WATCH: Mueller Prosecutor Says Trump Could Face Charges For Pardons, His ‘Final Act of Obstruction of Justice’
Andrew Weissmann, the lead prosecutor for former Special Counsel Robert Mueller, said that President Donald Trump could face charges over his recent pardons.
On Monday morning’s edition of MSNBC’s Morning Joe, Willie Geist asked Weissmann about Trump’s recent pardons, particularly of associates like Paul Manafort and Roger Stone.
Asked his reaction to the Manafort pardon, Weissman said “the big picture here is really not related just to Manafort or Stone or Kushner, it’s really to look at the abuse of the rule of law here,” and added that Trump “is really a president who’s has a zero allegiance to the rule of law.”
“How clear are you that a pardon was dangled to Paul Manafort and to Roger Stone, that if they waited it out until the end, the end being yesterday, they would be pardoned?” Geist asked.
“That’s laid out in our report, that there were pardons that were dangled,” Weissman replied, and described the effects those potential pardons had on the two men’s cooperation.
“And what we saw yesterday was essentially the president carrying out the final act of an obstruction of justice,” Weissman said, and added “So to your point about can the president currently be prosecuted for obstruction of justice, I think the answer is yes. There is substantial evidence of that. And what he did yesterday is going to be proof of that obstruction because it’s really the final act that fulfills the promise of the dangled pardons.”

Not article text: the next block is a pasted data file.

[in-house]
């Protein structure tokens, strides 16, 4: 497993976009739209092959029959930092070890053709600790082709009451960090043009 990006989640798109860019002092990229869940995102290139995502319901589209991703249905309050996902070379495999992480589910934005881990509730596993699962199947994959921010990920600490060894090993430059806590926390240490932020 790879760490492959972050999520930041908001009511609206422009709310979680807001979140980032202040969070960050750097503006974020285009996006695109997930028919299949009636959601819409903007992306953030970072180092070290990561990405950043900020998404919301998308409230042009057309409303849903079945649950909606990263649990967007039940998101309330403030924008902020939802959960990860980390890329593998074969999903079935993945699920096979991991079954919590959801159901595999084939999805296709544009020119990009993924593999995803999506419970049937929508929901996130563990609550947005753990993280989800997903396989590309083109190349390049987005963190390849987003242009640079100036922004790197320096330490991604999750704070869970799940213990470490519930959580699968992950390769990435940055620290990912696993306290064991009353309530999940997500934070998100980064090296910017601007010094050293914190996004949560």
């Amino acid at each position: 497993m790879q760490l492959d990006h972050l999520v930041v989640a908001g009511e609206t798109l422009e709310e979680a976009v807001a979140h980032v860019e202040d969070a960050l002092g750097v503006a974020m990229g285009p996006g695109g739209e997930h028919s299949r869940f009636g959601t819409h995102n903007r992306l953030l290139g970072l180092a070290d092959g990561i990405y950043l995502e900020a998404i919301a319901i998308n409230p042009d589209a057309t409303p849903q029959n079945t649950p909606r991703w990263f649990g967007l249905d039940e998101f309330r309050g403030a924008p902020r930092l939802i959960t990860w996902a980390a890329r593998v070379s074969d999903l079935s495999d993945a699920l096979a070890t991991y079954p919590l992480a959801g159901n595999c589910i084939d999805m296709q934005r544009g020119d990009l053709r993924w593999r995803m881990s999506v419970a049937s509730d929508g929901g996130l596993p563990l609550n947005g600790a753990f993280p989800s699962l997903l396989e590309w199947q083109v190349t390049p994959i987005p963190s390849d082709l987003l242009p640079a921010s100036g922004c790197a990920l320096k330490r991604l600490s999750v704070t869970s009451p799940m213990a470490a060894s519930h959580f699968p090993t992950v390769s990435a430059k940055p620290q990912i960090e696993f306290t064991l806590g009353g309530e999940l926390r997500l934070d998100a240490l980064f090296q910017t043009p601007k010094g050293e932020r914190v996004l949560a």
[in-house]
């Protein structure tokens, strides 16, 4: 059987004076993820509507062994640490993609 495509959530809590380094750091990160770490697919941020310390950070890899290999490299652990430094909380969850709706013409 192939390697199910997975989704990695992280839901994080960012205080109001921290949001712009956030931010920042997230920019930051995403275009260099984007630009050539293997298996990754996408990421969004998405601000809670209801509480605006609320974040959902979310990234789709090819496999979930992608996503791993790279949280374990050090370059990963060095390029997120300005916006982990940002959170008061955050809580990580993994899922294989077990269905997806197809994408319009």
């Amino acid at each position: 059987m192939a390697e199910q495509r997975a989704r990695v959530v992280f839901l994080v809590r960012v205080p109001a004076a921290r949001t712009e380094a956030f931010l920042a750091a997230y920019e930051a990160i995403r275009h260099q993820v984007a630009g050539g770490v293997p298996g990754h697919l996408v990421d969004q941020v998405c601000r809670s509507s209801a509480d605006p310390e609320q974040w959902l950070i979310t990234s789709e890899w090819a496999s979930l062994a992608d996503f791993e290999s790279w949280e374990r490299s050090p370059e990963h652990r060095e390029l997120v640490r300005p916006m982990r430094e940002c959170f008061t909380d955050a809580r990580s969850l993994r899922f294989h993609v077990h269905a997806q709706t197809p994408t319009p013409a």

Host Joe Scarborough then asked Weissman about comments that Mitch McConnell made during the uproar over then-President Bill Clinton’s pardon of Mark Rich, in which McConnell said “While the president alone possesses the power to pardon, it is important to remember that he is not personally exempt from federal laws that prohibit corrupt actions of all government officials.”
“If he used these pardons for corrupt purpose, to cover his tracks in a conspiracy that he was a part of, can the man not be brought up on charges after he leaves office?” Scarborough asked.
“The answer that question is yes,” Weissmann said. “Starting on January 20th 2021, when President Trump is no longer the president, there is no longer a Department of Justice policy that prohibits indicting him, and the actions yesterday can be part of a charge that includes the obstruction of justice of the Mueller investigation.”
Watch the clip above via MSNBC.
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